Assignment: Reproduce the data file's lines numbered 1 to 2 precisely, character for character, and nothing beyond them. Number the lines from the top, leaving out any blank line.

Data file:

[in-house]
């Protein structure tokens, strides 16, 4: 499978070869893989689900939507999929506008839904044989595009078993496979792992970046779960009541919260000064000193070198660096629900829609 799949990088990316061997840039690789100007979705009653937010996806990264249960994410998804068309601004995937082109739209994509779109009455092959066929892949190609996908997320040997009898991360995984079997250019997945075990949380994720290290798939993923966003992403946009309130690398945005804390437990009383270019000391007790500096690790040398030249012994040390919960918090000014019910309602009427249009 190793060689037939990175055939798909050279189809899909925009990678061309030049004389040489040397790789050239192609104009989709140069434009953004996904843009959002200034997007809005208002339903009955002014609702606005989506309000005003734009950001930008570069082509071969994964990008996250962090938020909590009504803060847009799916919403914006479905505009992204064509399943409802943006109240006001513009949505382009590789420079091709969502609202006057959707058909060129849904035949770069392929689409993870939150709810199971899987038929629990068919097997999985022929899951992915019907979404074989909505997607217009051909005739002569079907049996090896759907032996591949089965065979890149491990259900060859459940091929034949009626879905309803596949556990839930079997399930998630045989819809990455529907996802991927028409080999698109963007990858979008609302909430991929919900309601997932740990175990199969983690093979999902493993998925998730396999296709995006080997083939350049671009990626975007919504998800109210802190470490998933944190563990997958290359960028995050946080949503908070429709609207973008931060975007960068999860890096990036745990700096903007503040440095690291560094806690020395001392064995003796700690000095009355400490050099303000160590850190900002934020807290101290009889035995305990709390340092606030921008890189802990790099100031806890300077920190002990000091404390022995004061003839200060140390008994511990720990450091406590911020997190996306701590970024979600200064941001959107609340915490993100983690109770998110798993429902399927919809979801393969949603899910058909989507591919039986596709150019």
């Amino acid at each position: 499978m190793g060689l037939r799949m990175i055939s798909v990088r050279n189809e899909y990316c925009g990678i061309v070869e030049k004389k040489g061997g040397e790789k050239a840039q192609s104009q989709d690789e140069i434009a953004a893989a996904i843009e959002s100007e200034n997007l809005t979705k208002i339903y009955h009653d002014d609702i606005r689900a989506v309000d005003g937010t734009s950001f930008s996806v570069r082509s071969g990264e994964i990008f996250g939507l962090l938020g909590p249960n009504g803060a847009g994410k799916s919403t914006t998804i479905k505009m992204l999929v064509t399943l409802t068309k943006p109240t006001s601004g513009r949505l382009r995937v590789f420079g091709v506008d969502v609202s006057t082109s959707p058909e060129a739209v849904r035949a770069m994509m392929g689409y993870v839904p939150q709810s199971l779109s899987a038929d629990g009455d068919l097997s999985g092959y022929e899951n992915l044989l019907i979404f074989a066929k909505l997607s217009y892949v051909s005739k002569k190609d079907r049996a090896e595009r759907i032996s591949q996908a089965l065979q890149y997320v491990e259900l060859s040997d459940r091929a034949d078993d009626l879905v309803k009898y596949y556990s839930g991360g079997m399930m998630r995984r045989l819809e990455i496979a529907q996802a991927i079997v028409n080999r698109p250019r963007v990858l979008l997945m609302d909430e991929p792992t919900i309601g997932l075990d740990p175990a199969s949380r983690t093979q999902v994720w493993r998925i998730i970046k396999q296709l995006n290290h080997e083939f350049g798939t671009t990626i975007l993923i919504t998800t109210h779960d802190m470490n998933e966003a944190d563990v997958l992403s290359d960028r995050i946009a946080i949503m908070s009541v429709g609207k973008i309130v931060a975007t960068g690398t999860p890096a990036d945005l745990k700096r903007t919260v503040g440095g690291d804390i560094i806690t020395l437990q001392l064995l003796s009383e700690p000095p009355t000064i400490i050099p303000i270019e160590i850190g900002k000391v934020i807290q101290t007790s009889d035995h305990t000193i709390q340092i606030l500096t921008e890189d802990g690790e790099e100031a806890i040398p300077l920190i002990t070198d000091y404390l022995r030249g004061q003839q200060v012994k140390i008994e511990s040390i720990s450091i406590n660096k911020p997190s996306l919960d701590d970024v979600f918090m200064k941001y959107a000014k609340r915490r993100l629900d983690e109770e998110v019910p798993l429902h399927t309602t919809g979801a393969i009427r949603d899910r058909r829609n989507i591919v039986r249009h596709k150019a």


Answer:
[in-house]
């Protein structure tokens, strides 16, 4: 499978070869893989689900939507999929506008839904044989595009078993496979792992970046779960009541919260000064000193070198660096629900829609 799949990088990316061997840039690789100007979705009653937010996806990264249960994410998804068309601004995937082109739209994509779109009455092959066929892949190609996908997320040997009898991360995984079997250019997945075990949380994720290290798939993923966003992403946009309130690398945005804390437990009383270019000391007790500096690790040398030249012994040390919960918090000014019910309602009427249009 190793060689037939990175055939798909050279189809899909925009990678061309030049004389040489040397790789050239192609104009989709140069434009953004996904843009959002200034997007809005208002339903009955002014609702606005989506309000005003734009950001930008570069082509071969994964990008996250962090938020909590009504803060847009799916919403914006479905505009992204064509399943409802943006109240006001513009949505382009590789420079091709969502609202006057959707058909060129849904035949770069392929689409993870939150709810199971899987038929629990068919097997999985022929899951992915019907979404074989909505997607217009051909005739002569079907049996090896759907032996591949089965065979890149491990259900060859459940091929034949009626879905309803596949556990839930079997399930998630045989819809990455529907996802991927028409080999698109963007990858979008609302909430991929919900309601997932740990175990199969983690093979999902493993998925998730396999296709995006080997083939350049671009990626975007919504998800109210802190470490998933944190563990997958290359960028995050946080949503908070429709609207973008931060975007960068999860890096990036745990700096903007503040440095690291560094806690020395001392064995003796700690000095009355400490050099303000160590850190900002934020807290101290009889035995305990709390340092606030921008890189802990790099100031806890300077920190002990000091404390022995004061003839200060140390008994511990720990450091406590911020997190996306701590970024979600200064941001959107609340915490993100983690109770998110798993429902399927919809979801393969949603899910058909989507591919039986596709150019």